ICC To Consider Use Of 'concussion Substitutes' Ca Wants Substitute Players To Be Allowed In Domestic.
Australia's Cricket Board is seeking permission to trial the use of substitute players in domestic matches that would allow them to bat and bowl in place of teammates requiring medical attention for possible concussion.
Cricket Australia CEO James Sutherland said at a news conference in Melbourne that they expected a response from the world governing body by the end of the month.
Substitutes have been permitted to replace injured or ill players in matches for over 100 years but are not allowed to bat, bowl or act as wicketkeepers, according to the laws of the game.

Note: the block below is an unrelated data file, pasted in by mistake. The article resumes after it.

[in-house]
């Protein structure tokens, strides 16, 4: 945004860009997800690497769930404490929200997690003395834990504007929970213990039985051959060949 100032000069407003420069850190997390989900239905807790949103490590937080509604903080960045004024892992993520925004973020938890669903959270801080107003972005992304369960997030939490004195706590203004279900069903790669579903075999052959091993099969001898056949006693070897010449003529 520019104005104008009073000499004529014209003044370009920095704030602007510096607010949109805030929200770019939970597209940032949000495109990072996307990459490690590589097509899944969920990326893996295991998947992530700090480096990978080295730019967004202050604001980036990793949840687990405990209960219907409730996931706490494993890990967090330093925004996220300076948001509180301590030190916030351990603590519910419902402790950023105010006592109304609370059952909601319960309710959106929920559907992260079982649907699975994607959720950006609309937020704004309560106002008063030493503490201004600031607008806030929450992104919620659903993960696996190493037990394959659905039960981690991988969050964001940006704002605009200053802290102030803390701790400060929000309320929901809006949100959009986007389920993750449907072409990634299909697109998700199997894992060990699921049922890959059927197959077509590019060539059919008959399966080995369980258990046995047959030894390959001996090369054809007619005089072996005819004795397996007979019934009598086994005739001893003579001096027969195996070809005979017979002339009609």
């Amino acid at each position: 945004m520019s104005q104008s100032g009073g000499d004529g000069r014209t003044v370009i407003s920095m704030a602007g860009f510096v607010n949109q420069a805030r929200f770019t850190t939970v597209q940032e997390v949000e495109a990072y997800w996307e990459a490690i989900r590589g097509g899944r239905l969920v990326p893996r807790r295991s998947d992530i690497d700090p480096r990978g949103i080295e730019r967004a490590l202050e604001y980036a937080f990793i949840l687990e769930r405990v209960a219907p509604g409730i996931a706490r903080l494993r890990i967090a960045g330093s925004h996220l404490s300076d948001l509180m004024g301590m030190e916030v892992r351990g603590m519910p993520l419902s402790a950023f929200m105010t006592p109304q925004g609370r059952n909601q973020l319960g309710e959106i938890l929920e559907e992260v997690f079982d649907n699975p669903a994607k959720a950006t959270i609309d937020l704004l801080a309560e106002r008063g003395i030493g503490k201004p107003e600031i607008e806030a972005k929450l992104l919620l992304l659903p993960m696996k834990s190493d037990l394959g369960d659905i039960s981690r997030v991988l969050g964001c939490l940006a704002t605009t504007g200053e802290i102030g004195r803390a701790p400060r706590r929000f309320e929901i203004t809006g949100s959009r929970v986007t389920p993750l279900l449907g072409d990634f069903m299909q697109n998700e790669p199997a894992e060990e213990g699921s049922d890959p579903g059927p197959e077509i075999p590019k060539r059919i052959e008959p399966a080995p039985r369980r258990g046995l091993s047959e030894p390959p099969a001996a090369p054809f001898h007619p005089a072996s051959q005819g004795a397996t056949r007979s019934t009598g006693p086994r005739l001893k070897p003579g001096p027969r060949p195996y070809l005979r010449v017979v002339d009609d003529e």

Sutherland's comments followed the release of a review into the death of Australian batsman Phillip Hughes, who was struck in the head by a ball when batting in a domestic match in November 2014.
Sutherland added that he saw concussion substitutes in test matches as a "natural extension" following a possible adoption in domestic matches, and suggested other classes of injury should also be considered in how they are activated.
He said cricket Australia was also encouraging players to adopt the use of stem guards, which are attached across the back of the helmet, but conceded more research was required to prove that they afforded extra protection.